Call it an inartful metaphor. Or call it an instance of accidentally speaking the truth.
The speaker is Democratic House Judiciary Committee member and Tennessee Rep. Steve Cohen, who during an appearance on CNN referred to the entire impeachment charade as what it has been since Day One: a game.
Dem. Rep Steve Cohen on #impeachment: "We need to win this game for America."
RT if you agree: Impeaching a duly-elected president isn’t a game. It’s an abuse of power. 👏 pic.twitter.com/BYnIATfRPJ
— America Rising (@AmericaRising) December 5, 2019
Of course, if impeachment is a game, the winner won’t be America. It probably won’t be the Democrats either, according to CNBC, which notes:
Impeachment is usually the most embarrassing and damaging thing that can happen to a President of the United States.
But for President Donald Trump, not so much. Incredibly, his likely impeachment gives the president more opportunities than liabilities.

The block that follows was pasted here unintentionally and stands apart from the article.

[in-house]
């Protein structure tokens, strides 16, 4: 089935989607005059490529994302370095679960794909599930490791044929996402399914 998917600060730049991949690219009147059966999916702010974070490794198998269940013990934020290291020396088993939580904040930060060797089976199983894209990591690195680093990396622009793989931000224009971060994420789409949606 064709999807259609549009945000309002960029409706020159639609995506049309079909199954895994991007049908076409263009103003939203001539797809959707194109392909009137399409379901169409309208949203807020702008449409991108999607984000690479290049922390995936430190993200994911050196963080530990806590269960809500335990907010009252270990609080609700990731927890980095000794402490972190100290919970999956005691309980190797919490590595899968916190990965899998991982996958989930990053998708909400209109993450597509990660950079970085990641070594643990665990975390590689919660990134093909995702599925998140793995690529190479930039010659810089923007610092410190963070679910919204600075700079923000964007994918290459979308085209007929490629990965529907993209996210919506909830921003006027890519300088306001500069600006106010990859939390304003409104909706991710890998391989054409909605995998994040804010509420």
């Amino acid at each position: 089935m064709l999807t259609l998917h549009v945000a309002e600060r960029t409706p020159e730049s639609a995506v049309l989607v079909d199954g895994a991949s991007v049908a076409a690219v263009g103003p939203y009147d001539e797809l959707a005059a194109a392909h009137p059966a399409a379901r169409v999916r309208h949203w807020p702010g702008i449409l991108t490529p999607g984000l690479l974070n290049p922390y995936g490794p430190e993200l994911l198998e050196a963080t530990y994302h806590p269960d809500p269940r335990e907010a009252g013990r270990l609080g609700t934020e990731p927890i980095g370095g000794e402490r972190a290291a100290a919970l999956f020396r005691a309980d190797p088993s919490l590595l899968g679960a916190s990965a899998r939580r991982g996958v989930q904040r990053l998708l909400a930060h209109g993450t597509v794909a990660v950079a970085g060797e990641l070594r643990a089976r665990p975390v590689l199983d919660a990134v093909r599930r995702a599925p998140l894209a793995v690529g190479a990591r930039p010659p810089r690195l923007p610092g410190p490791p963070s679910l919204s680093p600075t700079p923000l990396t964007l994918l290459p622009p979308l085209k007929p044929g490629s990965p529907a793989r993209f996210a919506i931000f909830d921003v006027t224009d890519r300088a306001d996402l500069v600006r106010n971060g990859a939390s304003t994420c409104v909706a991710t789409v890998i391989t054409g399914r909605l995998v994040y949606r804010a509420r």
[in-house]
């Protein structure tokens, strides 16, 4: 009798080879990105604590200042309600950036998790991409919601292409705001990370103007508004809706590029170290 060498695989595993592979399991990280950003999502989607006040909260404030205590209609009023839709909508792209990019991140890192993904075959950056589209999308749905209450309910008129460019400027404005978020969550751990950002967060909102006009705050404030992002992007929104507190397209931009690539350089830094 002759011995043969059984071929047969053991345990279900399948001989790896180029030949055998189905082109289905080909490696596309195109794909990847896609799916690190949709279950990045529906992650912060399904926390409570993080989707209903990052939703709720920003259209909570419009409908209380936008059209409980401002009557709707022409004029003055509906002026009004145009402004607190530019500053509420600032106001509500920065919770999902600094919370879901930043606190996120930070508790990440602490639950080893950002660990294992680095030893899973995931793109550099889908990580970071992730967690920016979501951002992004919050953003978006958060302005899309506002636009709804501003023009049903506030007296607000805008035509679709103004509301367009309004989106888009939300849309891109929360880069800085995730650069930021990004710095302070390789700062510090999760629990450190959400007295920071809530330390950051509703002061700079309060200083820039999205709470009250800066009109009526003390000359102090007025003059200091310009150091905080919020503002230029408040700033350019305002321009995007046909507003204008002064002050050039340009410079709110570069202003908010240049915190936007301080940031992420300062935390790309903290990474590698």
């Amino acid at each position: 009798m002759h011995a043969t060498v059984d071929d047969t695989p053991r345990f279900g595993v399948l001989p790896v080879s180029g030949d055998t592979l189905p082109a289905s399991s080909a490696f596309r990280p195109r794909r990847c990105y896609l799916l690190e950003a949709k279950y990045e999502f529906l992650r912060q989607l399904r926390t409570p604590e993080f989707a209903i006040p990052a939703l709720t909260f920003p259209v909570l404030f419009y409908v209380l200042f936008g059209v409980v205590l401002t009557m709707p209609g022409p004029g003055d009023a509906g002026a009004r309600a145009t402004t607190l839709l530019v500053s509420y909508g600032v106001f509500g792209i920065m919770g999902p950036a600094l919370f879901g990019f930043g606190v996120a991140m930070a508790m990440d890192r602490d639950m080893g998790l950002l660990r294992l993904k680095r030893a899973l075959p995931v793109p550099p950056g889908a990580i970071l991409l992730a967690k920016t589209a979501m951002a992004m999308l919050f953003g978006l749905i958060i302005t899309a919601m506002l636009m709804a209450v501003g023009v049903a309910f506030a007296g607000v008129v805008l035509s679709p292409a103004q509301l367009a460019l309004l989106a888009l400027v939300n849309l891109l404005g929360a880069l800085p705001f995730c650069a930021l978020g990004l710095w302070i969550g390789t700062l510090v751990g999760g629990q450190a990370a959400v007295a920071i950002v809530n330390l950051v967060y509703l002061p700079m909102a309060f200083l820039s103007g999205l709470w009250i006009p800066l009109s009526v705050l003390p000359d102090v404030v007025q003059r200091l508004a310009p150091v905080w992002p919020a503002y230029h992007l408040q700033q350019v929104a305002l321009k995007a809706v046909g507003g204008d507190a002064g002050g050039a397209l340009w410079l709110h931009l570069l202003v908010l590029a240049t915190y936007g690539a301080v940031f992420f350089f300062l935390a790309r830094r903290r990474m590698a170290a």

That’s mostly because of a mix of timing and the unique nature of the Trump presidency.
The most important difference between the Trump impeachment and the other presidents who have faced this process is the fact that it comes in the midst of a reelection campaign. It may seem like trying to run for reelection during an impeachment trial in the Senate is like driving with one flat tire. But for a man whose brief political career has been entirely about a virulent campaign against the political establishment, fighting a battle against a series of entrenched politicians fits right into his brand.
Most presidential incumbents have to work hard to continue to promote the popular “outsider” persona after four years of being in the White House. But Washington’s continued refusal to accept this president had already made that task easy for the Trump campaign.
In the end, the likelihood that Trump will be removed from office is remote. A newly released Quinnipiac poll reflects as much. The majority of respondents said they favor not removing the president from office.